According to ancient tradition, if one owns a pusaka heirloom keris, the sacred artifact generally requires frequent attention. This means that the owner should clean the keris every now and then, or whenever s/he feels necessary. Traditionally people clean their tosan aji (sacred metal) items on a particular day (or night) that is considered an auspicious occasion for performing the ritual cleansing of kerises, tombak spears, pedang swords, kujang cleavers, golok knives, and other kinds of tosan aji weapons. A so-called auspicious event can be calculated by using the Javanese calendar in conjunction with astrological alignments. Once an auspicious date is selected to perform the ritual, one first needs to prepare a set of offerings before one can begin with the cleaning process of the sacred pusaka items.
Traditional offerings for a keris consist of various kinds of foods, such as rice porridge, cake, and fruits, along with flowers and incense. However, the exact list of offerings can differ from one region to another, depending on the availability of the foods in that particular area. But, whenever possible, people aim to follow the traditional customs as prescribed by the high aristocrats of the royal court (‘keraton’) of Yogyakarta and Surakarta.
Since ancient times, the royal keraton palace of Yogyakarta and the Sultanate of Surakarta prepare the following offerings before their astonishing collection of royal pusaka items are ritually cleansed: red rice porridge, white rice porridge, red rice porridge mixed with white rice porridge, white rice porridge divided in four parts separated by peanut sauce, half a plate of white rice porridge with red rice porridge on the other half, two bunches of ripe bananas, a whole coconut, a (farm village) chicken egg, a handful of uncooked rice, and palm sugar. Besides foods, drinks are also offered, namely one glass* of black tea, and one glass of black coffee. For the rest, the long list of offerings is finished off with incense, red roses, white jasmine, and ylang flowers. Yet occasionally some sweets, cigarettes (without cloves), kretek cigarettes (with cloves), and cigars are added to the conventional list of offerings. In rare cases, opium may be included as well.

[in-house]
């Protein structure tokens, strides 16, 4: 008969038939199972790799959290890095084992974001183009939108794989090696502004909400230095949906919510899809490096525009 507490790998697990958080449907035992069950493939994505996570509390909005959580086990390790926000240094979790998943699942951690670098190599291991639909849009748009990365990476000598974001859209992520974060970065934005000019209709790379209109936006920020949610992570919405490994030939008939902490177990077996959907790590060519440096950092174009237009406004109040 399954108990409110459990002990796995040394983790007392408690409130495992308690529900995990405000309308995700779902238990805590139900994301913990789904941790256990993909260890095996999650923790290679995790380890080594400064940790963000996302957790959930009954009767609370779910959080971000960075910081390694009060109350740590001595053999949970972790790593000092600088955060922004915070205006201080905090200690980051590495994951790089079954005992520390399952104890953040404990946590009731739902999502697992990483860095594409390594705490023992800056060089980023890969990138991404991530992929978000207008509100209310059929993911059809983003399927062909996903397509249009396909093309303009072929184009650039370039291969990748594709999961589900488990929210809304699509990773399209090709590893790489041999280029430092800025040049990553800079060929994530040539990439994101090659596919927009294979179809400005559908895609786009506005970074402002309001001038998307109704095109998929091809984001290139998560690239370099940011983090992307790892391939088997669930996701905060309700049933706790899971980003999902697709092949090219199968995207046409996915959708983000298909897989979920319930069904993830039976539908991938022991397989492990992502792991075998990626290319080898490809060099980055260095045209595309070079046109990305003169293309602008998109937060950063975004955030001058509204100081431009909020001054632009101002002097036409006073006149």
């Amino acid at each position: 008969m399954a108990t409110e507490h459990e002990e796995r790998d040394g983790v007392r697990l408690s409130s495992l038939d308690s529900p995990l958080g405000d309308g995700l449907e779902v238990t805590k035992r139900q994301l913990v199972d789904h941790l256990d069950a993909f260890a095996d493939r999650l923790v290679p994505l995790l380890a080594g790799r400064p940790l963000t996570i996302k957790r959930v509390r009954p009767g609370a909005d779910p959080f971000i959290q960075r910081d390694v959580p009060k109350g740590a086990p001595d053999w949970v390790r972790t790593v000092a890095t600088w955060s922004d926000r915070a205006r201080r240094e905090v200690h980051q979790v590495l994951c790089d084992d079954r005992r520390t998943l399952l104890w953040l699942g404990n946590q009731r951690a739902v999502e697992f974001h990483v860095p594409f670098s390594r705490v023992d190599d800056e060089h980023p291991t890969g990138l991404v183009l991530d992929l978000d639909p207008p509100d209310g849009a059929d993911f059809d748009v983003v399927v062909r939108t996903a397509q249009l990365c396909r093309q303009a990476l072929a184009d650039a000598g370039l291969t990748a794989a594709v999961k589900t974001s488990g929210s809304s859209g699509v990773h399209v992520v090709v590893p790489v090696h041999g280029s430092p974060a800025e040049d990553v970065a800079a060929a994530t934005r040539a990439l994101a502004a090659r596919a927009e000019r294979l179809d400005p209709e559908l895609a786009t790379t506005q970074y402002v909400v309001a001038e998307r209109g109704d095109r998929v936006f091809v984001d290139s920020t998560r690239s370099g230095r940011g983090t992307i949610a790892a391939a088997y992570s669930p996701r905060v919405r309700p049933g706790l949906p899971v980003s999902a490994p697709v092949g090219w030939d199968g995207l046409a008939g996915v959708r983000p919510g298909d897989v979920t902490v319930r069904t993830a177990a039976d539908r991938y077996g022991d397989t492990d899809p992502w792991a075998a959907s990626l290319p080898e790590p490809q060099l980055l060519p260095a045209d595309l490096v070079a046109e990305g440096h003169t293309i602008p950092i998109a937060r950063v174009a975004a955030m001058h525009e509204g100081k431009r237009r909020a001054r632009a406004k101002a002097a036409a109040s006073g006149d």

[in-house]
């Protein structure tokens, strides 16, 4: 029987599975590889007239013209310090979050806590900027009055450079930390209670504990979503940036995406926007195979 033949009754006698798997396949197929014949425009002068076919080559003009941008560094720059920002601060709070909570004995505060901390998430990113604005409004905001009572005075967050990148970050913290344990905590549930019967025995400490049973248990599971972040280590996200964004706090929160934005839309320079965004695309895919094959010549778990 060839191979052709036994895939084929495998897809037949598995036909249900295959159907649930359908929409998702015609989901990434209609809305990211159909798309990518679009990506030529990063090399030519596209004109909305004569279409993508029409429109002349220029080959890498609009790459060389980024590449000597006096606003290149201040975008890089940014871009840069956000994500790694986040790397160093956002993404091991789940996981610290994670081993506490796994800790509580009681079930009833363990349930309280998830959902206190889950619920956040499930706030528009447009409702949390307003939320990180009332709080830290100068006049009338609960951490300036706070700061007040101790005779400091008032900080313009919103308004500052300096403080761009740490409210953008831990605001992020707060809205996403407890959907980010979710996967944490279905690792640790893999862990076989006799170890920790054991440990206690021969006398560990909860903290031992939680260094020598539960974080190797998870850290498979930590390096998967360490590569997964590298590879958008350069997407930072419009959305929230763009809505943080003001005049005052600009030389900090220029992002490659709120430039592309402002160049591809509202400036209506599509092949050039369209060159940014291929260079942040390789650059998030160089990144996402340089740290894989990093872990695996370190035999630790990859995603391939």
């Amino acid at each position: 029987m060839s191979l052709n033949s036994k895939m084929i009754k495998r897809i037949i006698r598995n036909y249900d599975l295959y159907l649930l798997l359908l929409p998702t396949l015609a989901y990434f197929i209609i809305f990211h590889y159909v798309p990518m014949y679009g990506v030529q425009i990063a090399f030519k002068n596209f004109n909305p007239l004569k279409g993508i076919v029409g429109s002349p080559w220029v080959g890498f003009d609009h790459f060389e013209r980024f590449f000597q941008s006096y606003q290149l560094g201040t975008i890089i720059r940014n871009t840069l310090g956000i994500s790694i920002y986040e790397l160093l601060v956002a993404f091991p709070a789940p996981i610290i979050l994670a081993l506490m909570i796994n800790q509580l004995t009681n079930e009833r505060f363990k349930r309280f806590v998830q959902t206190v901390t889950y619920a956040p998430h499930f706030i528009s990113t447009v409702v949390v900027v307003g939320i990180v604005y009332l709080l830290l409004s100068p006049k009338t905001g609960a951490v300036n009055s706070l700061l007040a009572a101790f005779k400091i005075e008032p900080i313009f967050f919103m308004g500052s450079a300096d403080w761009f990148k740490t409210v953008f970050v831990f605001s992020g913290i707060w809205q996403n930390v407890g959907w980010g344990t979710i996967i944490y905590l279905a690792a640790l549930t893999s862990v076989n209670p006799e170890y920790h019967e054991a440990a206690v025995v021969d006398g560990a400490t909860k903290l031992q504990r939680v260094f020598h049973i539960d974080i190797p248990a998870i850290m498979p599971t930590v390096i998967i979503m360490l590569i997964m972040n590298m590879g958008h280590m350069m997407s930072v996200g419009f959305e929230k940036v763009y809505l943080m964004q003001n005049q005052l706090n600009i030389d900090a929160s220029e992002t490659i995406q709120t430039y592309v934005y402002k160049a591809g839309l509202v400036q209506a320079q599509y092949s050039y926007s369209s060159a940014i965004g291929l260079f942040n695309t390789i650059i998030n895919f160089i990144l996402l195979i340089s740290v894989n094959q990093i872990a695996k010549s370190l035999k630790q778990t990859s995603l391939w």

Next, mantras will be chanted, and prayers are performed. These are usually in Javanese, whereas Hindus and Buddhists often chant in Sansekerta (Javanese Sanskrit), while Muslims, of course, recite their prayers in Arabic.
Regular performance of traditional rituals for kerises is generally seen as something essential in order to maintain the balance between the human realm and the spiritual realm. Likewise, frequent maintenance of a sacred pusaka item, is believed to appease the khodam spirit that may reside in some kerises, which, of course, is crucial for maintaining a harmonious and beneficial relationship between the owner and the keris.
*Indonesians drink tea and coffee from a glass, unlike Westerners who drink tea and coffee from a cup.